Pressure-sensitive adhesive tape manufacturers are optimistic for 2005. Acknowledging they will face raw material challenges, manufacturers look forward to the new year and expect their industry will be paced by the growth experienced in key tape markets and a continuing solid economy.
At the recent PSTC Annual Meeting, the companies representing the industry commented on their experiences. Manufacturers feel that in 2005 the strongest growth will occur in specialty tapes and advances in product material designs that are positioning tape as the preferred bonding and fastening system in many industries. The tape industry's 2005 growth will parallel the forecasted 2005 gross domestic product (GDP) growth of 3.4% (real non-inflationary growth). It is interesting to note that there is major international ownership interest in U.S. manufacturing as globalization of manufactured products continues to grow.
The tape industry faces the same raw-material supply shortage challenges as its customers and other United States manufacturers, in addition to issues caused by increased pricing. These shortages are now reaching into Europe and Asia as well. Tape manufacturers and customers have to manage production schedules based upon allocation of raw materials supply. The tape industry will work through this new hurdle by building stronger channel support from supply through sales. In addition, company research and development departments are working overtime to seek alternative supplies and new product opportunities. Rising fuel costs add to the burden as trucks are utilized to move freight throughout North America.
Additional challenges include adjusting for manufacturing capacity that is greater than demand, thus forcing competitive pricing of commodity products. This is particularly true in the retail segment where powerful buyers are resisting the price increases needed to recover raw material cost escalation.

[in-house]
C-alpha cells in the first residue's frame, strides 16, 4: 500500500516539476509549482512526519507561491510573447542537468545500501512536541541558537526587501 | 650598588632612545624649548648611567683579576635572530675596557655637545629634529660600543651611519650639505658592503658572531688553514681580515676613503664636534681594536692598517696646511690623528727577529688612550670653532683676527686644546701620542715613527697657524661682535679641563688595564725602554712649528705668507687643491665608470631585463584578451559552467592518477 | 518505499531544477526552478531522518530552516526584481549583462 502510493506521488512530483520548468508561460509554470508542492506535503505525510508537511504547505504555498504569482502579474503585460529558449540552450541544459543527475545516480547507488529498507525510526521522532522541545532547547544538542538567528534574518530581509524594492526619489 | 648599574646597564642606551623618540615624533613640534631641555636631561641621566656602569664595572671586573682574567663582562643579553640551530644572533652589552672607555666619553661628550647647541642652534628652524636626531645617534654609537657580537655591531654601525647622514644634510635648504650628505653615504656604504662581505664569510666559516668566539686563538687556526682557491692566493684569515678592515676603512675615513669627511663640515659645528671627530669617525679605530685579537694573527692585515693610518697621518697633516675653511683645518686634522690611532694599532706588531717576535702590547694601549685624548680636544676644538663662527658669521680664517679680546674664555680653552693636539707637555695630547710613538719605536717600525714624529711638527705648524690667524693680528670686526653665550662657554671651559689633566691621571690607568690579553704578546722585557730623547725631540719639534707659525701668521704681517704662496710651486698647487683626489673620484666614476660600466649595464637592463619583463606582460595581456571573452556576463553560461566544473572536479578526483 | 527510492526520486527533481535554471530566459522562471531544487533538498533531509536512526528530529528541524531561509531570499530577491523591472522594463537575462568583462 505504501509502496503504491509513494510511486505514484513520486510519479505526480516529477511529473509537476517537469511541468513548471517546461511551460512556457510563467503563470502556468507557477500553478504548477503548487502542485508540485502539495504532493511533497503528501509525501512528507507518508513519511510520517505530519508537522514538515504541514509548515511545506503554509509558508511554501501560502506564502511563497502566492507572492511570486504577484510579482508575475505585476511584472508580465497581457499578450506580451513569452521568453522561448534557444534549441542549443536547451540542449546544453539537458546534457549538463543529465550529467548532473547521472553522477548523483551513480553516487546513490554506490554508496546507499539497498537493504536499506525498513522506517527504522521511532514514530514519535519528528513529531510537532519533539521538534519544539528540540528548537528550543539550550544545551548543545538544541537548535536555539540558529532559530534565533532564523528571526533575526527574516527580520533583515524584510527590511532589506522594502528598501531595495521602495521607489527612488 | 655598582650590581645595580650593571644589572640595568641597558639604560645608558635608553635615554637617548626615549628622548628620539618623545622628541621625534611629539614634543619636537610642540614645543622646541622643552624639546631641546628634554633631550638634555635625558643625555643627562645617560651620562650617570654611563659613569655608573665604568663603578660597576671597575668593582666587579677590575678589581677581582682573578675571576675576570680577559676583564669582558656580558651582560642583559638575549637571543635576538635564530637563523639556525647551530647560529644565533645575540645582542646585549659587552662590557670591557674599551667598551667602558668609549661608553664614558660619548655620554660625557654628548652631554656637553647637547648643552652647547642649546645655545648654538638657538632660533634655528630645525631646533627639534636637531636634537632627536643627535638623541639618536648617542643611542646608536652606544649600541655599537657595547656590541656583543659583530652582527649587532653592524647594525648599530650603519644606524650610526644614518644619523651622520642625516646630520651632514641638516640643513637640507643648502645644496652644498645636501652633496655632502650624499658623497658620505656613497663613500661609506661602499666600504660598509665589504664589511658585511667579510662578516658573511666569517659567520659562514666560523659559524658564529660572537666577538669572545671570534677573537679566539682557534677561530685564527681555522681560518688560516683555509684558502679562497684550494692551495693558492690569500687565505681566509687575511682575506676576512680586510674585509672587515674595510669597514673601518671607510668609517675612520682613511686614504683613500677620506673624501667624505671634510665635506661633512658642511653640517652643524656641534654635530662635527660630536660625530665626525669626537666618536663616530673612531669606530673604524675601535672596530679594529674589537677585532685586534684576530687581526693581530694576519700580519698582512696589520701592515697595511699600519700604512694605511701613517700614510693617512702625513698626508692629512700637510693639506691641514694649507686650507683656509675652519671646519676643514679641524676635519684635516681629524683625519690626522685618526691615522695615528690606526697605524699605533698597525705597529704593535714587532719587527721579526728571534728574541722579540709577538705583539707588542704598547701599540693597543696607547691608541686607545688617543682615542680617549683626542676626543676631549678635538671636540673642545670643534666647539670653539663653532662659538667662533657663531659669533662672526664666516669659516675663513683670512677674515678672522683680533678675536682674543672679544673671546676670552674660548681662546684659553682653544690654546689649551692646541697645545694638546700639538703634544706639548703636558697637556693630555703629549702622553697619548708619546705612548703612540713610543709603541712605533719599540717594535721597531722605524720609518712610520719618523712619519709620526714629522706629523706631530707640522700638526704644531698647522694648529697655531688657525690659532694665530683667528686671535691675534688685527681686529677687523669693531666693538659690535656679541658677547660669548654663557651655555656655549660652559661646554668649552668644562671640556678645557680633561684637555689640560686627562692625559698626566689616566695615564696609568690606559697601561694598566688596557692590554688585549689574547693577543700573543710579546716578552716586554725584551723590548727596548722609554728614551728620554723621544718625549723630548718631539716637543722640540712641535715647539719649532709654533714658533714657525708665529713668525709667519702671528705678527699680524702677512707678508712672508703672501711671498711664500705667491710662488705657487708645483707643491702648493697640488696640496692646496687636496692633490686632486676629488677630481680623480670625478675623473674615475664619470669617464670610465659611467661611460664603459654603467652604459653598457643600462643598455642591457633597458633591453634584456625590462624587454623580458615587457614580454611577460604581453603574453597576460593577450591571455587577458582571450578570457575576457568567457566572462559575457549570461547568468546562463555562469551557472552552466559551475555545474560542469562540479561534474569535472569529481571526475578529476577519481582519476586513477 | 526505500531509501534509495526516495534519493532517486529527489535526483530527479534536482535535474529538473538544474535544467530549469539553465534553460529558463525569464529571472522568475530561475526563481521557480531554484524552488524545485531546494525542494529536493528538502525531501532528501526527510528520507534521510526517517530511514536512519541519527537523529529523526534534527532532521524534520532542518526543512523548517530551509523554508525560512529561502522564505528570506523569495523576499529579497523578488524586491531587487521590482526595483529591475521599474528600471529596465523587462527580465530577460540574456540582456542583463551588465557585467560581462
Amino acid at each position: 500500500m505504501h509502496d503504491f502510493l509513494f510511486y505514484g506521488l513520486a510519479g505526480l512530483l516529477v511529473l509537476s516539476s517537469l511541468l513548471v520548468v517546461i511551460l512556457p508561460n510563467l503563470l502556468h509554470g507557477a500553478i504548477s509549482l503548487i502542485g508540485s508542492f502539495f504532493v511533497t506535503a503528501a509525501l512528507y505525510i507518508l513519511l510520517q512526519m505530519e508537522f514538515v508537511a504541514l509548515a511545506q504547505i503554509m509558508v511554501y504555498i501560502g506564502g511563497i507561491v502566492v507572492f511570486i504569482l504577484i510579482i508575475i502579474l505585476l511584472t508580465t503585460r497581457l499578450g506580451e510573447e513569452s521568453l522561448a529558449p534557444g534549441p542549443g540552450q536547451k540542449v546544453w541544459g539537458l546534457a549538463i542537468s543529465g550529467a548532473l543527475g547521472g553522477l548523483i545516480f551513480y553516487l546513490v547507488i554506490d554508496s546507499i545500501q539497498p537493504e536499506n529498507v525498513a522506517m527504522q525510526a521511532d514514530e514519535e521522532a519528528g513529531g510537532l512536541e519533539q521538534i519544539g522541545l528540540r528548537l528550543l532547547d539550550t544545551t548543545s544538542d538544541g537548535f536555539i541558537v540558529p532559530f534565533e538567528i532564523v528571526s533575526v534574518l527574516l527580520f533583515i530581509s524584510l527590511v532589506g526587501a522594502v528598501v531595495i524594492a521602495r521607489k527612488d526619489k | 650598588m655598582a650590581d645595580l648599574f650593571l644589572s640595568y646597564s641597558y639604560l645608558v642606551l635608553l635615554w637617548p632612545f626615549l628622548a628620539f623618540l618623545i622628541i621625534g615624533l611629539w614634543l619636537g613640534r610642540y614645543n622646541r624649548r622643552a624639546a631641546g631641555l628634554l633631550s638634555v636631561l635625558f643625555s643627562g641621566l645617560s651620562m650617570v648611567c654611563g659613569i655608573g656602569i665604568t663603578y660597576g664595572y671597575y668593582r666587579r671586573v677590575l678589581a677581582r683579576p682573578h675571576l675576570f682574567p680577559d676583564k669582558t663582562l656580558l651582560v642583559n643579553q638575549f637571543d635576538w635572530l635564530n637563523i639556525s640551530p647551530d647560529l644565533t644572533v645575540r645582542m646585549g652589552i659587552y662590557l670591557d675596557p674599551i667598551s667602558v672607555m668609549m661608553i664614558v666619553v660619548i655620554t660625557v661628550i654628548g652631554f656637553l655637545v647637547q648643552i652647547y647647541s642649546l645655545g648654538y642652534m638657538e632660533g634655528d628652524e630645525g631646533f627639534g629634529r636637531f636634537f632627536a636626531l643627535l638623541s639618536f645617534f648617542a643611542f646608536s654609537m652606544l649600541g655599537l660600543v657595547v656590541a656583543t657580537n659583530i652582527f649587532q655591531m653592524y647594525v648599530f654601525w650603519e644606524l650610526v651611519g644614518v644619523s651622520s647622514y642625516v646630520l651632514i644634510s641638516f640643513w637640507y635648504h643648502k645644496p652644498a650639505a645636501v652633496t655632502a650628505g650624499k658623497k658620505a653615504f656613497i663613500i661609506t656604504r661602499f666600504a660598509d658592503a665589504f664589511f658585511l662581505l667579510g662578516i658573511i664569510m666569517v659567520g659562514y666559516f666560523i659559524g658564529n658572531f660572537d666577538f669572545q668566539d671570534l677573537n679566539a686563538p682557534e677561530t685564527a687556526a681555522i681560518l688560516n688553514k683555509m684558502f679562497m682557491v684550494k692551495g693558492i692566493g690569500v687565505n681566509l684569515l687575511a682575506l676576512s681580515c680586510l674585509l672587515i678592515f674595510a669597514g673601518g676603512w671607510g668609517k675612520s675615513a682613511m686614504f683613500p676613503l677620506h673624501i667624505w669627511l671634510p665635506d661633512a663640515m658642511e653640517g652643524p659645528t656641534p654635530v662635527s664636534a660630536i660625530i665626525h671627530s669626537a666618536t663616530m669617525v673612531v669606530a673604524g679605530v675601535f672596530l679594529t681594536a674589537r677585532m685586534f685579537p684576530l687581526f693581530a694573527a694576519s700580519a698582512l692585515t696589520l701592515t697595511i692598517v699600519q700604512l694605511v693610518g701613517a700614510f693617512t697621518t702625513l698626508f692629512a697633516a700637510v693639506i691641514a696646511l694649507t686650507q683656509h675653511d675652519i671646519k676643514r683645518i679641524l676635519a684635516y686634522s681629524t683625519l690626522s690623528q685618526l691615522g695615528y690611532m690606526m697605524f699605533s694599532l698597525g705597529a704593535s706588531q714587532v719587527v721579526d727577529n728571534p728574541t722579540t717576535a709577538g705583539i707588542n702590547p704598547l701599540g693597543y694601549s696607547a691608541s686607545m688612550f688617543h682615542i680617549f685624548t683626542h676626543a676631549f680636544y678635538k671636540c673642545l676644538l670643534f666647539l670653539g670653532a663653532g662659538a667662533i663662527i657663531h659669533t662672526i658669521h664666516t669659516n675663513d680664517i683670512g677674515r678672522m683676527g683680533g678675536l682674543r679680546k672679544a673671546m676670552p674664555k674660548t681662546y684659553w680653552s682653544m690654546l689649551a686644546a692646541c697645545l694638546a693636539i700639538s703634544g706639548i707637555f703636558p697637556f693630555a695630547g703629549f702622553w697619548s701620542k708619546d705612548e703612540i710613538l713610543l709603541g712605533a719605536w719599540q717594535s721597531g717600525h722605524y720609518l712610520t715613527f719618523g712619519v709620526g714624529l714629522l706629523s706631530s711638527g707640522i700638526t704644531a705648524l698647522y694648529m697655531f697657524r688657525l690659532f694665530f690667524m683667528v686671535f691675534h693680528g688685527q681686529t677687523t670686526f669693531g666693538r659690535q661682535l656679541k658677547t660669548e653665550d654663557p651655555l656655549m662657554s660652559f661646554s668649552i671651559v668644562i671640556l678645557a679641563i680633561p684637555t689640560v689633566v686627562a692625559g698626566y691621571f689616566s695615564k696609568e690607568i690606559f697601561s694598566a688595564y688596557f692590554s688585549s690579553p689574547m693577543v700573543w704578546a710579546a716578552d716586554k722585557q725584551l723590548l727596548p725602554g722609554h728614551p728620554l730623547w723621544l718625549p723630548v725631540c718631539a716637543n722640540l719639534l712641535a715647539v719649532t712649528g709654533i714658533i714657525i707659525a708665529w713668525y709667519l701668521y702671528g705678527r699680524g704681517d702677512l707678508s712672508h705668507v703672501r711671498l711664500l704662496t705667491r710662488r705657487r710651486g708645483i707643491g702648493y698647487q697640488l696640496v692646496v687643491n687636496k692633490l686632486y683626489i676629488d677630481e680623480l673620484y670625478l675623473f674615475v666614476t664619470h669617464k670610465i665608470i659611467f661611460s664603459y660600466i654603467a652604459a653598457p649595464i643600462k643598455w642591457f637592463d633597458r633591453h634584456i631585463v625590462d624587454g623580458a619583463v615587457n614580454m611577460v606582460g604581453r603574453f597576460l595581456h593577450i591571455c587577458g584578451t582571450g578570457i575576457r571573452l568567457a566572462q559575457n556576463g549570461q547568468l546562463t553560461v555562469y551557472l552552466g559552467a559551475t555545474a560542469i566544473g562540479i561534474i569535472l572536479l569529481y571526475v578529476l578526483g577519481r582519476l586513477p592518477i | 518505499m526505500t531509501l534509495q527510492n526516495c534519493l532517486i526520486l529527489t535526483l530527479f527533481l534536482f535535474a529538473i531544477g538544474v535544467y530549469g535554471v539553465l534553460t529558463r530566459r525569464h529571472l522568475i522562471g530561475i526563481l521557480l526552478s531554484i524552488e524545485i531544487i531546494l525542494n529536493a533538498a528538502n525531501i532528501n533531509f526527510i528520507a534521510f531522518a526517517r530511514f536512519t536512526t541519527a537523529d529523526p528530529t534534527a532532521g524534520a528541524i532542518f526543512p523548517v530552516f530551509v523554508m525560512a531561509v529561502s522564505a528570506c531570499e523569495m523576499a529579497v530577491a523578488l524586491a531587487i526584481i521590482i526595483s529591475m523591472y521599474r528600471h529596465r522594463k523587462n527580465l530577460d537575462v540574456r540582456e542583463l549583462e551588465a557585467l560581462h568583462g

In a major shift from three years ago, capital goods manufacturers serving the tape industry have full order books for equipment. It will be hard to purchase and take delivery of manufacturing equipment within the next 12 to 18 months as tape manufacturers look to investment as a means of decreasing costs and protecting competitive markets.
Economic Indicators Provide GuidePSTC economist John McDevitt presented several interesting charts at the PSTC meeting. Retired from 3M in 2001, McDevitt continues to offer regular economic briefings to help guide top management.
The $12 trillion North American GDP (U.S, Canada, Mexico) represents 47% of the global economy. GDP is the sum of all goods and services in the economy - from haircuts and steel to cars and tape. The North American Free Trade Agreement (NAFTA), now 10 years old, merged these three markets into one.
The GDP is forecasted to slow in 2005 after growing 4.3% in 2004 (see Figure 1). Our neighbor, Canada, is expected to grow, while Mexico will follow the United States in a small downturn. Despite the weakening U.S. economy, the industrial sectors where tape is used that will remain strong include semiconductors, processed foods, rubber and plastics, auto, and electrical machinery. The mining and petroleum industries will also be strong performers.
For more information on the PSTC, visit http://www.pstc.org .